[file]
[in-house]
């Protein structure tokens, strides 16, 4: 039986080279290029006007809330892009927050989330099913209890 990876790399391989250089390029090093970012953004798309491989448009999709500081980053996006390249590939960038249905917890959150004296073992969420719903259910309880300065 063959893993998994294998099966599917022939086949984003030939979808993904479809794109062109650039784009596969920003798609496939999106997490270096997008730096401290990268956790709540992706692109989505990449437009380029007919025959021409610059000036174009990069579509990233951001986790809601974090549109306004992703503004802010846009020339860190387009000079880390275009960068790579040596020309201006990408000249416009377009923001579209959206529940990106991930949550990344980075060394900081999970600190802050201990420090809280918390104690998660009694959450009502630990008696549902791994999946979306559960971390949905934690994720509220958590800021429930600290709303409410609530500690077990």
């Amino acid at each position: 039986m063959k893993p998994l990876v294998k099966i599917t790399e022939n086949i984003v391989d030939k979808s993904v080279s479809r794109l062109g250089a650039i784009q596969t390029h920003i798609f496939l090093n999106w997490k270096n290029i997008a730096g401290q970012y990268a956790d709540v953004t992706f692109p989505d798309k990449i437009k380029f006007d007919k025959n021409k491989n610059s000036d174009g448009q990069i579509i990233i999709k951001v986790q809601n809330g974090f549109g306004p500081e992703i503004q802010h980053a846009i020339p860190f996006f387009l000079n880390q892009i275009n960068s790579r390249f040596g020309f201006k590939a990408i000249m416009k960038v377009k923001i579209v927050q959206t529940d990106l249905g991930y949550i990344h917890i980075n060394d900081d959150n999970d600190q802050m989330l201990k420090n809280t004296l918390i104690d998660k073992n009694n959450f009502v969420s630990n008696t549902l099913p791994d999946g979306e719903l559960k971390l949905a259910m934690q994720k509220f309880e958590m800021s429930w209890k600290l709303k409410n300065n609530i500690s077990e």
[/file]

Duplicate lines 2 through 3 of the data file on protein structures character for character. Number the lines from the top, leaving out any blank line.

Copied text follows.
């Protein structure tokens, strides 16, 4: 039986080279290029006007809330892009927050989330099913209890 990876790399391989250089390029090093970012953004798309491989448009999709500081980053996006390249590939960038249905917890959150004296073992969420719903259910309880300065 063959893993998994294998099966599917022939086949984003030939979808993904479809794109062109650039784009596969920003798609496939999106997490270096997008730096401290990268956790709540992706692109989505990449437009380029007919025959021409610059000036174009990069579509990233951001986790809601974090549109306004992703503004802010846009020339860190387009000079880390275009960068790579040596020309201006990408000249416009377009923001579209959206529940990106991930949550990344980075060394900081999970600190802050201990420090809280918390104690998660009694959450009502630990008696549902791994999946979306559960971390949905934690994720509220958590800021429930600290709303409410609530500690077990």
């Amino acid at each position: 039986m063959k893993p998994l990876v294998k099966i599917t790399e022939n086949i984003v391989d030939k979808s993904v080279s479809r794109l062109g250089a650039i784009q596969t390029h920003i798609f496939l090093n999106w997490k270096n290029i997008a730096g401290q970012y990268a956790d709540v953004t992706f692109p989505d798309k990449i437009k380029f006007d007919k025959n021409k491989n610059s000036d174009g448009q990069i579509i990233i999709k951001v986790q809601n809330g974090f549109g306004p500081e992703i503004q802010h980053a846009i020339p860190f996006f387009l000079n880390q892009i275009n960068s790579r390249f040596g020309f201006k590939a990408i000249m416009k960038v377009k923001i579209v927050q959206t529940d990106l249905g991930y949550i990344h917890i980075n060394d900081d959150n999970d600190q802050m989330l201990k420090n809280t004296l918390i104690d998660k073992n009694n959450f009502v969420s630990n008696t549902l099913p791994d999946g979306e719903l559960k971390l949905a259910m934690q994720k509220f309880e958590m800021s429930w209890k600290l709303k409410n300065n609530i500690s077990e």